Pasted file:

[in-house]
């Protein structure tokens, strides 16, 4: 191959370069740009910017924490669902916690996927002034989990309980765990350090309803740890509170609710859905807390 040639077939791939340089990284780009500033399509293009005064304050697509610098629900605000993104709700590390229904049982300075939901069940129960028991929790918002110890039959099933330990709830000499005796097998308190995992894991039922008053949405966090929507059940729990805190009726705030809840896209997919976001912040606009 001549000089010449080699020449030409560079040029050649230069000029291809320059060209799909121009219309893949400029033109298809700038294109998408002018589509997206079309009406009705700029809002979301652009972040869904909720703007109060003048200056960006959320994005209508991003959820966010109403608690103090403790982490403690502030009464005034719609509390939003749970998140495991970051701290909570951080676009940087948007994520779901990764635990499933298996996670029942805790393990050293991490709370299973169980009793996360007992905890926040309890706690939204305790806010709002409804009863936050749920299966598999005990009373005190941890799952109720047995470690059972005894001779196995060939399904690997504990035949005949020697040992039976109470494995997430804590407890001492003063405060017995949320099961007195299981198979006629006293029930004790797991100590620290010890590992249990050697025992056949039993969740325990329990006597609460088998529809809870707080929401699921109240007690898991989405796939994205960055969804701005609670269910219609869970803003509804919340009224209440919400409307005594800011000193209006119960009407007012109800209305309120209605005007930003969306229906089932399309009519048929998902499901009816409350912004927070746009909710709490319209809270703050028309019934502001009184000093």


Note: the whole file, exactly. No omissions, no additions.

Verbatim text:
[in-house]
């Protein structure tokens, strides 16, 4: 191959370069740009910017924490669902916690996927002034989990309980765990350090309803740890509170609710859905807390 040639077939791939340089990284780009500033399509293009005064304050697509610098629900605000993104709700590390229904049982300075939901069940129960028991929790918002110890039959099933330990709830000499005796097998308190995992894991039922008053949405966090929507059940729990805190009726705030809840896209997919976001912040606009 001549000089010449080699020449030409560079040029050649230069000029291809320059060209799909121009219309893949400029033109298809700038294109998408002018589509997206079309009406009705700029809002979301652009972040869904909720703007109060003048200056960006959320994005209508991003959820966010109403608690103090403790982490403690502030009464005034719609509390939003749970998140495991970051701290909570951080676009940087948007994520779901990764635990499933298996996670029942805790393990050293991490709370299973169980009793996360007992905890926040309890706690939204305790806010709002409804009863936050749920299966598999005990009373005190941890799952109720047995470690059972005894001779196995060939399904690997504990035949005949020697040992039976109470494995997430804590407890001492003063405060017995949320099961007195299981198979006629006293029930004790797991100590620290010890590992249990050697025992056949039993969740325990329990006597609460088998529809809870707080929401699921109240007690898991989405796939994205960055969804701005609670269910219609869970803003509804919340009224209440919400409307005594800011000193209006119960009407007012109800209305309120209605005007930003969306229906089932399309009519048929998902499901009816409350912004927070746009909710709490319209809270703050028309019934502001009184000093």